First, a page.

Hou Hsiao-Hsien’s wuxia masterwork is one of the most beautiful films I’ve ever seen. Its detractors accuse it of being unbearably slow, but I found myself unable to keep up with it. Each image contains so much content to observe and digest, from the props and costumes to abstract items like the placement of shadows or the nuance of facial expressions. Shu Qi’s marvelously restrained performance anchors Hou’s limitless vision. The cinematography is unspeakably gorgeous, and some of the shots are all-timers. The artistry is so unfathomably gorgeous and immersive that, unless one is an expert at cinematic self-discipline, unpacking its narrative and how the characters precisely relate to one another will require multiple viewings. The Assassin is the only film released this year I’ve had the pleasure of watching four times, and each time the experience was equally rich, if not richer, than that first overwhelming, borderline spiritual experience in theaters. This is the kind of film that reminds me why I love cinema — its ability to transport the viewer to exotic, wondrous realms, its power to make ancient characters immediate, and it’s breathtaking ability to leave me in a state of borderline paralysis. [Cameron]

The Look of Silence

The Look of Silence foreign film

Three years ago, Joshua Oppenheimer’s The Act of Killing was a complete revelation—a cathartic, powerful documentary about a genocide told from the perspective of those who perpetrated it. When I heard about the follow-up project, called The Look of Silence, I doubted it could possibly recapture the unique quality. It’s true, The Look of Silence isn’t as big as The Act of Killing, but it is just as (if not more) visceral. The new film lacks the other-worldly personalities of the gangsters, but turning the perspective to the victims allows for Oppenheimer to tone down the style for a straight-forward emotional gut punch. The film absolutely keeps Oppenheimer’s edge, though, by bringing together the victim subjects face-to-face with the men responsible for their personal loss—this happens a few times within the film with different groups, but each play out in different and surprising ways. The Look of Silence isn’t just a supplement; it stands on its own, captures new voices in this larger story, and creates a number of incredible moments of emotional release that stand apart from the original. [Aaron]

When Marnie Was There

When Marnie Was There foreign film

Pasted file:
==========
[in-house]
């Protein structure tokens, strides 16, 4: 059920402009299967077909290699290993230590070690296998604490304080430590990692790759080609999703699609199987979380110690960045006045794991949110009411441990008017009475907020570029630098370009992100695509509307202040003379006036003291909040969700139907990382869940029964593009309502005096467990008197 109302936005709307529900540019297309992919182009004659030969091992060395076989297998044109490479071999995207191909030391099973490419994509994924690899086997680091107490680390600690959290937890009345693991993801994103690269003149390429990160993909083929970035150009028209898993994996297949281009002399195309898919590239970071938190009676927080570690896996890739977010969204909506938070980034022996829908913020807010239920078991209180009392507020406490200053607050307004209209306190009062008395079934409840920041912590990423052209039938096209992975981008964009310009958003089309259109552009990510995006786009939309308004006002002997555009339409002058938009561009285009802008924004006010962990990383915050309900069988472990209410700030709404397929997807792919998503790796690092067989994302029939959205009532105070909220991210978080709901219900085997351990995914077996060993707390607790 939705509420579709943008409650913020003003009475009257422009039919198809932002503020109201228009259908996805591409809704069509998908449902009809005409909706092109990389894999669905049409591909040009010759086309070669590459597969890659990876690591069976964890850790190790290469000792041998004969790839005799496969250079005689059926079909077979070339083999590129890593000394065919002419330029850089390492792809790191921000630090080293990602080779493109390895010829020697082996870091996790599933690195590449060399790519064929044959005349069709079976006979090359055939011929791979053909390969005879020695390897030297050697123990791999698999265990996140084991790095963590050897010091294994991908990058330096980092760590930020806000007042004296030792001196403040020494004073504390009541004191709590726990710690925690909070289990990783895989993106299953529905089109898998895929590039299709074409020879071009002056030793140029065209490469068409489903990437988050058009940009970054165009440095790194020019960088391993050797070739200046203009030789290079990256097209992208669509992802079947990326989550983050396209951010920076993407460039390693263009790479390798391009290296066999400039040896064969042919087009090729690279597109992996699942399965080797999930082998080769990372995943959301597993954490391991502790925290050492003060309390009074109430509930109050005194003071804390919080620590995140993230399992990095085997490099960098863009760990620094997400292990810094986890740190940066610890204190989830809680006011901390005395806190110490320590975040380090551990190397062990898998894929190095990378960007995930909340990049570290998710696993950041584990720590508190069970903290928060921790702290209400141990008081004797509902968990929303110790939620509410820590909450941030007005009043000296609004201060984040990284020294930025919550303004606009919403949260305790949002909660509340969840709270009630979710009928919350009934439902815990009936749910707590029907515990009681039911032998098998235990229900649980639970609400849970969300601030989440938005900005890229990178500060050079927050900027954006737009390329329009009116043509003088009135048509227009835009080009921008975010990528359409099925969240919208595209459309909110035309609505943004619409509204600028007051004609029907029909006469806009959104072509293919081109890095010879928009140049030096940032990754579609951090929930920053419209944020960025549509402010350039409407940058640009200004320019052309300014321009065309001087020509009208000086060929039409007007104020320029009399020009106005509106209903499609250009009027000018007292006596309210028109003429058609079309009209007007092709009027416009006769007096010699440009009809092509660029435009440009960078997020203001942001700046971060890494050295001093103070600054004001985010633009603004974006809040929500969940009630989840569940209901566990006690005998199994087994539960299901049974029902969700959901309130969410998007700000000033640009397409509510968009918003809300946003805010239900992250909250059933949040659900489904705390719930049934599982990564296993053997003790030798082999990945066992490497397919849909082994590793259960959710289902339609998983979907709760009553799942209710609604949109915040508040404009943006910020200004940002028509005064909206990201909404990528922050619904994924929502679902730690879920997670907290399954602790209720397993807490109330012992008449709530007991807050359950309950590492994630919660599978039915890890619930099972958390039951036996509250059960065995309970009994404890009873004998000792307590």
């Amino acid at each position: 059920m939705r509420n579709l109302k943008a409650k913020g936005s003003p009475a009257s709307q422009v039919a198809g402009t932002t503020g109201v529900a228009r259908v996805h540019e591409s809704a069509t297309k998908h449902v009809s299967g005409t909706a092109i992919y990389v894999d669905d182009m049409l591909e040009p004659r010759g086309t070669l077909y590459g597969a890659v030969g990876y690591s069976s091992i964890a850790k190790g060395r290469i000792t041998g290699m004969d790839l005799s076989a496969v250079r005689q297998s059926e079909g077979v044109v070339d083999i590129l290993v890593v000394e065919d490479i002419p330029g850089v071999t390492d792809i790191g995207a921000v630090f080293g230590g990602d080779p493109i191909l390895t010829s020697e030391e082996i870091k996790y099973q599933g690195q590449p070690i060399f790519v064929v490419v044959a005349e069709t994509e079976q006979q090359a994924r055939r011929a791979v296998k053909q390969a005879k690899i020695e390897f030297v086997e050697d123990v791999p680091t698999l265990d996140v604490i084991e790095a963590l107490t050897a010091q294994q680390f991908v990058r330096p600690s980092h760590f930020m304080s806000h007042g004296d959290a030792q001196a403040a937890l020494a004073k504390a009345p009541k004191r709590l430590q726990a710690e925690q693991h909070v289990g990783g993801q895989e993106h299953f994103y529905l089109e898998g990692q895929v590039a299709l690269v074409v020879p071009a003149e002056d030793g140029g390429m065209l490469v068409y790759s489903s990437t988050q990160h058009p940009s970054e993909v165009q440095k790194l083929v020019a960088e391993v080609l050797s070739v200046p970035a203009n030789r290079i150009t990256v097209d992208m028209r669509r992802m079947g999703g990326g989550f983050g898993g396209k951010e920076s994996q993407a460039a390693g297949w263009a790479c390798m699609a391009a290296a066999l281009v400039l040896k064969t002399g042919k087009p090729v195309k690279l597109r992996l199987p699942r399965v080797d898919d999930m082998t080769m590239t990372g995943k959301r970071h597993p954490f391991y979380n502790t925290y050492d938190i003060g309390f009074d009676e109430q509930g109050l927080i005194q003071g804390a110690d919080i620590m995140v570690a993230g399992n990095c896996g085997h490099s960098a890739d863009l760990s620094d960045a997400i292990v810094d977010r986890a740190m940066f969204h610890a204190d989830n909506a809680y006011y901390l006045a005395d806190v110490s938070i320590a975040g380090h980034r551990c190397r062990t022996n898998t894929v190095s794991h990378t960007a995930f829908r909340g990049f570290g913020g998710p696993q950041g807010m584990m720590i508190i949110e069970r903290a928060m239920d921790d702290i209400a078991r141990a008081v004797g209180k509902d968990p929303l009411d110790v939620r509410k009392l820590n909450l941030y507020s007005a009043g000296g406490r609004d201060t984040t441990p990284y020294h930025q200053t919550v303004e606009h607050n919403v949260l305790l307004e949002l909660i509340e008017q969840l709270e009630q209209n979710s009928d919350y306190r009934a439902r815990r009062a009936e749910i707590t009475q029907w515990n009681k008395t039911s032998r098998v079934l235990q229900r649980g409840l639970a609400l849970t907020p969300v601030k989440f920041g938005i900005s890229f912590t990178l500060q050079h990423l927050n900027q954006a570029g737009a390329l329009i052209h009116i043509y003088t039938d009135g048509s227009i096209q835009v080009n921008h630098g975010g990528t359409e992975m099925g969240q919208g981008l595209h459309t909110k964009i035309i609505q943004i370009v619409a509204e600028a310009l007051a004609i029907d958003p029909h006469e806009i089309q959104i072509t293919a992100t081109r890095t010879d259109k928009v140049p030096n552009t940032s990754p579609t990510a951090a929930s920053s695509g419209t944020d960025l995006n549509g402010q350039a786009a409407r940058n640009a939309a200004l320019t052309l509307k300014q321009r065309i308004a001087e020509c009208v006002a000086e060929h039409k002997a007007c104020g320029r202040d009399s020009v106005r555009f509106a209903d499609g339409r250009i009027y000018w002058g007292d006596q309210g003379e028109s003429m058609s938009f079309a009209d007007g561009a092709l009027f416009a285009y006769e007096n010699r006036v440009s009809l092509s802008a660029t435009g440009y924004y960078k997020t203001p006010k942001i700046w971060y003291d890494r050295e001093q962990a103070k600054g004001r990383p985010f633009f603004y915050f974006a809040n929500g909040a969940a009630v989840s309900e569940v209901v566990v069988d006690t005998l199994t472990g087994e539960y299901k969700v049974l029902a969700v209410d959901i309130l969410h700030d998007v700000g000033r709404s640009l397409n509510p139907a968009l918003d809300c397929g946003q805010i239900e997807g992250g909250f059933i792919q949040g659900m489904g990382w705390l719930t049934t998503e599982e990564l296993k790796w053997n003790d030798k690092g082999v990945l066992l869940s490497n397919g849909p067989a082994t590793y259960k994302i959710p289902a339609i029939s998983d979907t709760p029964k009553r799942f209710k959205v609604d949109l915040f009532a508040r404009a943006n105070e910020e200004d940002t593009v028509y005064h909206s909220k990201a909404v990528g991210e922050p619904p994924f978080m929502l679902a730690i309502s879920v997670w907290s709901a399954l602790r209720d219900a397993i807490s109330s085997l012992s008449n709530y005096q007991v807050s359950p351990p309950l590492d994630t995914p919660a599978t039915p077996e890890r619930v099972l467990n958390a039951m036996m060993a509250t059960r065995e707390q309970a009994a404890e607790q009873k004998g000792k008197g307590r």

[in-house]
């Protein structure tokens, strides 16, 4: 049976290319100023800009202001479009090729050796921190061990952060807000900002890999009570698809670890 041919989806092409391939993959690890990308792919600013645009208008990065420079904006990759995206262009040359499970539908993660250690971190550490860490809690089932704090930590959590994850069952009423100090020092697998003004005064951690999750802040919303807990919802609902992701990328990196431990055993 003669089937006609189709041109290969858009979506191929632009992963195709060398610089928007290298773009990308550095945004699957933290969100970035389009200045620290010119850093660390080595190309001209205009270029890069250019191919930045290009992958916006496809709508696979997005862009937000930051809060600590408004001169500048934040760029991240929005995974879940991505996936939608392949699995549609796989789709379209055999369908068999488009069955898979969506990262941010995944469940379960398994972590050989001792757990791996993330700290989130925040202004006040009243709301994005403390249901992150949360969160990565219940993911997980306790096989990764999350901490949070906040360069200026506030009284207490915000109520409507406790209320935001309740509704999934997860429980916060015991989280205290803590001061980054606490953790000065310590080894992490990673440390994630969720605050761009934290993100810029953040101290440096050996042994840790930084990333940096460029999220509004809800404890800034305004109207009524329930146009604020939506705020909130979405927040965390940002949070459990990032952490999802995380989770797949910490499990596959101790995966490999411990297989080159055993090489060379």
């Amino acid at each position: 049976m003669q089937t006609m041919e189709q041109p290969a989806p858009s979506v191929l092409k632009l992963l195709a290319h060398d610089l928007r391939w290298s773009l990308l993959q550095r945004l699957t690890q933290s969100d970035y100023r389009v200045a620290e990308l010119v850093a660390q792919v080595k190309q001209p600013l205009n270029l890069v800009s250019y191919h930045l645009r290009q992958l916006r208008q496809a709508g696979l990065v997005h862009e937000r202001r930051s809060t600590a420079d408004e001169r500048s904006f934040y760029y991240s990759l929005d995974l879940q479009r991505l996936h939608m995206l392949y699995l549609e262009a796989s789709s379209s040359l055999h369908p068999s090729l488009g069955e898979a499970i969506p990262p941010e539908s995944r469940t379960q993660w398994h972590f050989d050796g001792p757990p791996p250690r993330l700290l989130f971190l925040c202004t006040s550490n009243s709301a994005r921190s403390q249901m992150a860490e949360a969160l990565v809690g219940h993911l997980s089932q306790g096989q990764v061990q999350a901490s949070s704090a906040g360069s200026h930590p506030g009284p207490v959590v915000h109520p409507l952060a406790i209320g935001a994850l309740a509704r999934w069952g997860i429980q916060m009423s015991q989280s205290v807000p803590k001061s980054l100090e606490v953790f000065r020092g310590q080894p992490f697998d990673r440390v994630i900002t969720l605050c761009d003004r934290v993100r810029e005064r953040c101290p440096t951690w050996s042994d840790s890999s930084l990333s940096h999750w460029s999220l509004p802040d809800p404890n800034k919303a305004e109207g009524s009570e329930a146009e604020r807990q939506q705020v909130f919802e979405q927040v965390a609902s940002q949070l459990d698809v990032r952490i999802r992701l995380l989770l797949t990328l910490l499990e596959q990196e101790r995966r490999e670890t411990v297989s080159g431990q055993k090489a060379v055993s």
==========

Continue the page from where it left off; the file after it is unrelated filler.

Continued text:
In 2014, people endlessly praised Studio Ghibli’s The Tale of Princess Kaguya as yet another masterpiece from the slowly dwindling company (after Hayao Miyazaki’s retirement, Ghibli announced they would be taking a bit of a break). But in my opinion, this year’s When Marnie Was There blows Kaguya and other recent Ghibli titles out of the water. Adapted from Joan G. Robinson’s novel, Marnie follows depressed adolescent Anna as she spends the summer with relatives of her adopted mother. Feeling alienated and alone, Anna’s expectations of a dismal summer change when she meets Marnie, a mysterious girl who lives in an isolated mansion right next to the sea. By Ghibli standards director Hiromasa Yonebayashi’s visual style is subdued, but it’s still stunning in its naturalistic beauty, and the film’s honest portrayal of depression is both welcome and seemingly unprecedented for a children’s movie. When Marnie Was There may not showcase the same fantastical imagery of Kaguya or classics like Spirited Away but its story, a supernatural tale of friendship that travels through time, has just as much imagination and power as the company’s best work. [C.J.]

White God

White God foreign film

Rare is the film whose animal actors are more compelling than its human ones, but such is the case with the brutal, rousing, sharply allegorical White God, written and directed by Hungarian filmmaker Kornél Mundruczó. The beating heart of this arresting tale of doggie rebellion is the collective canine presence, dogs playing deadly, desperate revolutionaries in a more convincing, emotionally stirring manner than the throwaway fodder in most wartime period pieces. It’s hard to imagine a revenge fantasy wilder and more unique than Tarantino’s Inglorious Basterds, but Mundruczó’s film is exactly that. Suspenseful, powerful, sentimental, technically honed—few moviegoing experiences were as rich in 2015. Watching the dogs rip and claw at each other for the sake of their despicable owners’ entertainment isn’t an easy thing to stomach, but through a parabolic lens, there’s a profundity to all the thrashing and gnawing, particularly when fang meets human flesh. [Bernard]

Wild Tales

Wild Tales foreign film

A 2014 Academy Award nominee for best foreign language film, Wild Tales didn’t receive a U.S. theatrical release until early 2015. Typically, films released that early in the year don’t come up around award season—usually because films are often dumped there, but even the good ones are easy to forget over time. Wild Tales is an unforgettable exception. Made up of six independent short films, Damián Szifrón’s film packs a darkly-tuned punch, exploring revenge and retribution in a variety of situations. Each of the segments aren’t created equal (ranking them seems to be a necessary part of every review), but they bring together a similar style and tone that ties them all into a cohesive unit which builds upon it self from beginning to end. The standout piece is the opening scene, the shortest and most clearly defined by the film’s theme. From there, Wild Tales explores corrupt bureaucracy, personal slights, sexual infidelities and even more with humor and a definite dark streak. It might not have the emotional resonance of the other films on this list, but you won’t find a more entertaining one in the bunch. [Aaron]

Honorable Mentions

With a ton of exceptional foreign films to choose from, there are going to be some worth mentioning that just missed the cut. For instance, Deniz Gamze Ergüven’s emotional sister confinement film Mustang, and Jafar Panahi’s Taxi fell just a couple votes shy of making our main list. And it would be shame not to acknowledge the efforts of Céline Sciamma’s fresh coming-of-age drama Girlhood, the beautiful sensory experience of Blind, the Icelandic black comedy Of Horses and Men, and remarkable Holocaust drama Son of Saul.